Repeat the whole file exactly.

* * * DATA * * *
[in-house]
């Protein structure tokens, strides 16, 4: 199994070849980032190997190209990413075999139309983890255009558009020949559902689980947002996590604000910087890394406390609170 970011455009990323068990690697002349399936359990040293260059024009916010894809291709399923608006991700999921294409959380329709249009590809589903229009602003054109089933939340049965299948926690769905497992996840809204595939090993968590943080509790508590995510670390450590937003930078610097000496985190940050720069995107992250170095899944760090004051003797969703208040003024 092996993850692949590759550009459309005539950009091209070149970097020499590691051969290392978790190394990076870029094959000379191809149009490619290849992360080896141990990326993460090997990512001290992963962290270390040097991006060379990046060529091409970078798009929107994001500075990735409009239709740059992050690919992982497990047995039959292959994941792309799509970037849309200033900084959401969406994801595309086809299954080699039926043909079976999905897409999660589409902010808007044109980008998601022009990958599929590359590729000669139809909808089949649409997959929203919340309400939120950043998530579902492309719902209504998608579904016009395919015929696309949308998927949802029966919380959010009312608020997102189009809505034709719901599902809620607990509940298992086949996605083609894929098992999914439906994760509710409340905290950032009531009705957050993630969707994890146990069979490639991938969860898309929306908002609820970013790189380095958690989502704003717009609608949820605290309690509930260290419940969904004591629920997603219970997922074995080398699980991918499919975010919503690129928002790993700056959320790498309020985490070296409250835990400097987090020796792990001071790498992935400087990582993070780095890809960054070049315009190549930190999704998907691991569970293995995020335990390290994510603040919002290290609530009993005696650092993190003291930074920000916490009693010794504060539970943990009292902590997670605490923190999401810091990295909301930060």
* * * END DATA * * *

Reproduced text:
[in-house]
């Protein structure tokens, strides 16, 4: 199994070849980032190997190209990413075999139309983890255009558009020949559902689980947002996590604000910087890394406390609170 970011455009990323068990690697002349399936359990040293260059024009916010894809291709399923608006991700999921294409959380329709249009590809589903229009602003054109089933939340049965299948926690769905497992996840809204595939090993968590943080509790508590995510670390450590937003930078610097000496985190940050720069995107992250170095899944760090004051003797969703208040003024 092996993850692949590759550009459309005539950009091209070149970097020499590691051969290392978790190394990076870029094959000379191809149009490619290849992360080896141990990326993460090997990512001290992963962290270390040097991006060379990046060529091409970078798009929107994001500075990735409009239709740059992050690919992982497990047995039959292959994941792309799509970037849309200033900084959401969406994801595309086809299954080699039926043909079976999905897409999660589409902010808007044109980008998601022009990958599929590359590729000669139809909808089949649409997959929203919340309400939120950043998530579902492309719902209504998608579904016009395919015929696309949308998927949802029966919380959010009312608020997102189009809505034709719901599902809620607990509940298992086949996605083609894929098992999914439906994760509710409340905290950032009531009705957050993630969707994890146990069979490639991938969860898309929306908002609820970013790189380095958690989502704003717009609608949820605290309690509930260290419940969904004591629920997603219970997922074995080398699980991918499919975010919503690129928002790993700056959320790498309020985490070296409250835990400097987090020796792990001071790498992935400087990582993070780095890809960054070049315009190549930190999704998907691991569970293995995020335990390290994510603040919002290290609530009993005696650092993190003291930074920000916490009693010794504060539970943990009292902590997670605490923190999401810091990295909301930060």